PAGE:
by Andrew Barton Paterson | |

Do They Know?

 Do they know? At the turn to the straight 
Where the favourites fail, 
And every last atom of weight 
Is telling its tale; 
As some grim old stayer hard-pressed 
Runs true to his breed, 
And with head in front of the rest 
Fights on in the lead; 
When the jockeys are out with the whips, 
With a furlong to go, 
And the backers grow white in the lips -- 
Do you think they don't know? 
Do they know? As they come back to weigh 
In a whirlwind of cheers, 
Though the spurs have left marks of the fray, 
Though the sweat on the ears 
Gathers cold, and they sob with distress 
As they roll up the track, 
They know just as well their success 
As the man on their back.
As they walk through a dense human lane That sways to and fro, And cheers them again and again, Do you think they don't know?

by Andrew Barton Paterson | |

High Explosive

 'Twas the dingo pup to his dam that said, 
"It's time I worked for my daily bread.
Out in the world I intend to go, And you'd be surprised at the things I know.
"There's a wild duck's nest in a sheltered spot, And I'll go right down and I'll eat the lot.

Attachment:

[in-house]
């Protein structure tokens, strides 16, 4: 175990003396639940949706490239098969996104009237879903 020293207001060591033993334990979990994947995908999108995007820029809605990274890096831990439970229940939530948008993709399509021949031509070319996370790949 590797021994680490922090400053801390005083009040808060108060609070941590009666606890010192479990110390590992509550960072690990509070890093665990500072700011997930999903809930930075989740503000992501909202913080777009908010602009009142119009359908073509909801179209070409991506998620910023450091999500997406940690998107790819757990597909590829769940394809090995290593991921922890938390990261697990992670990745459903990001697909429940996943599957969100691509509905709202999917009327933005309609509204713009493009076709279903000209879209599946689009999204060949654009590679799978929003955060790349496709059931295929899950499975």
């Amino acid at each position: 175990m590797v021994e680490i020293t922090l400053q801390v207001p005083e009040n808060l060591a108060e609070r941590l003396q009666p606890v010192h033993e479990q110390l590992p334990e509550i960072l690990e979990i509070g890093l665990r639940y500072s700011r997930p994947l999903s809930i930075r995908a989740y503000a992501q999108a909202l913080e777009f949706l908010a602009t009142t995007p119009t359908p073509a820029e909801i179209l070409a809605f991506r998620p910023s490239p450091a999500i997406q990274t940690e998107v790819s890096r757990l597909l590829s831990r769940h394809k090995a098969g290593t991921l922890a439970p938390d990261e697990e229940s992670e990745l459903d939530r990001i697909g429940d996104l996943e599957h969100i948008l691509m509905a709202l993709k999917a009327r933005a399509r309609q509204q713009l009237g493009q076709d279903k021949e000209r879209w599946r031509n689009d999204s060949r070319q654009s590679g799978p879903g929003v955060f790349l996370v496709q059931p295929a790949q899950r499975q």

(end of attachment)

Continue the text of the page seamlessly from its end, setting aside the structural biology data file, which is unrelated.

" But when he got to his destined prey He found that the ducks had flown away.
But an egg was left that would quench his thirst, So he bit the egg and it straightway burst.
It burst with a bang, and he turned and fled, For he thought that the egg had shot him dead.
"Oh, mother," he said, "let us clear right out Or we'll lose our lives with the bombs about; And it's lucky I am that I'm not blown up - It's a very hard life," said the dingo pup.

by Andrew Barton Paterson | |

A Singer of the Bush

 There is waving of grass in the breeze
And a song in the air,
And a murmur of myriad bees
That toil everywhere.
There is scent in the blossom and bough, And the breath of the Spring Is as soft as a kiss on a brow -- And Spring-time I sing.
There is drought on the land, and the stock Tumble down in their tracks Or follow -- a tottering flock -- The scrub-cutter's axe.
While ever a creature survives The axes shall swing; We are fighting with fate for their lives -- And the combat I sing.

by Andrew Barton Paterson | |

He Giveth His Beloved Sleep

 The long day passes with its load of sorrow: 
In slumber deep